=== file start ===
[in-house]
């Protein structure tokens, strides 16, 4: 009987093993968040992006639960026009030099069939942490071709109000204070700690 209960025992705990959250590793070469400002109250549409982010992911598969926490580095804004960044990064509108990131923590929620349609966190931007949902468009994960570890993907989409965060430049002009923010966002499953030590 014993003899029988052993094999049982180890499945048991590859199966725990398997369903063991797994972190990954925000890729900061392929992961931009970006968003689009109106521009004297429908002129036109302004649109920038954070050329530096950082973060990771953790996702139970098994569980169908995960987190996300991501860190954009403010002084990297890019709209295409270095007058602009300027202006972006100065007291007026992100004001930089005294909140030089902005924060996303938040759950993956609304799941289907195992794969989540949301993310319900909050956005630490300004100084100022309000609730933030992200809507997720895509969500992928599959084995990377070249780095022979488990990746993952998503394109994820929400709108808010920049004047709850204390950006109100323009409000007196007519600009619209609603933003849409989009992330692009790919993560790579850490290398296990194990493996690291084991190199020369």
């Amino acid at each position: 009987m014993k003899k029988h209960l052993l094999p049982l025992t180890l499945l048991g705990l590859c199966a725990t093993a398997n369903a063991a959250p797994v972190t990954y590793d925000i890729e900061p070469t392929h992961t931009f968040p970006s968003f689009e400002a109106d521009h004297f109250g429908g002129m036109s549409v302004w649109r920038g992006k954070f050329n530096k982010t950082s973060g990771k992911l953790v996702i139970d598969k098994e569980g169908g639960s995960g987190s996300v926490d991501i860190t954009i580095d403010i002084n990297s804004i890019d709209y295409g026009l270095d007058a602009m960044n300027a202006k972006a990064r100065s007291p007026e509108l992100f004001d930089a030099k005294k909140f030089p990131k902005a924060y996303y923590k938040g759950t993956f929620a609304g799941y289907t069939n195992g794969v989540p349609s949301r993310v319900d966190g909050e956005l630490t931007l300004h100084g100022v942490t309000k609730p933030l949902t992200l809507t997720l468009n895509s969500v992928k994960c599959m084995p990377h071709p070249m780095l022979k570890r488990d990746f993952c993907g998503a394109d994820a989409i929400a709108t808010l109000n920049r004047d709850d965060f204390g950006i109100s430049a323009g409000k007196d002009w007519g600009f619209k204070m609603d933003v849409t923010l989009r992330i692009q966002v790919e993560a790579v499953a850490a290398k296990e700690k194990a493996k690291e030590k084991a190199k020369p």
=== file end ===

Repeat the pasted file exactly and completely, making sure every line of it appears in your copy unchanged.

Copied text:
[in-house]
């Protein structure tokens, strides 16, 4: 009987093993968040992006639960026009030099069939942490071709109000204070700690 209960025992705990959250590793070469400002109250549409982010992911598969926490580095804004960044990064509108990131923590929620349609966190931007949902468009994960570890993907989409965060430049002009923010966002499953030590 014993003899029988052993094999049982180890499945048991590859199966725990398997369903063991797994972190990954925000890729900061392929992961931009970006968003689009109106521009004297429908002129036109302004649109920038954070050329530096950082973060990771953790996702139970098994569980169908995960987190996300991501860190954009403010002084990297890019709209295409270095007058602009300027202006972006100065007291007026992100004001930089005294909140030089902005924060996303938040759950993956609304799941289907195992794969989540949301993310319900909050956005630490300004100084100022309000609730933030992200809507997720895509969500992928599959084995990377070249780095022979488990990746993952998503394109994820929400709108808010920049004047709850204390950006109100323009409000007196007519600009619209609603933003849409989009992330692009790919993560790579850490290398296990194990493996690291084991190199020369």
């Amino acid at each position: 009987m014993k003899k029988h209960l052993l094999p049982l025992t180890l499945l048991g705990l590859c199966a725990t093993a398997n369903a063991a959250p797994v972190t990954y590793d925000i890729e900061p070469t392929h992961t931009f968040p970006s968003f689009e400002a109106d521009h004297f109250g429908g002129m036109s549409v302004w649109r920038g992006k954070f050329n530096k982010t950082s973060g990771k992911l953790v996702i139970d598969k098994e569980g169908g639960s995960g987190s996300v926490d991501i860190t954009i580095d403010i002084n990297s804004i890019d709209y295409g026009l270095d007058a602009m960044n300027a202006k972006a990064r100065s007291p007026e509108l992100f004001d930089a030099k005294k909140f030089p990131k902005a924060y996303y923590k938040g759950t993956f929620a609304g799941y289907t069939n195992g794969v989540p349609s949301r993310v319900d966190g909050e956005l630490t931007l300004h100084g100022v942490t309000k609730p933030l949902t992200l809507t997720l468009n895509s969500v992928k994960c599959m084995p990377h071709p070249m780095l022979k570890r488990d990746f993952c993907g998503a394109d994820a989409i929400a709108t808010l109000n920049r004047d709850d965060f204390g950006i109100s430049a323009g409000k007196d002009w007519g600009f619209k204070m609603d933003v849409t923010l989009r992330i692009q966002v790919e993560a790579v499953a850490a290398k296990e700690k194990a493996k690291e030590k084991a190199k020369p």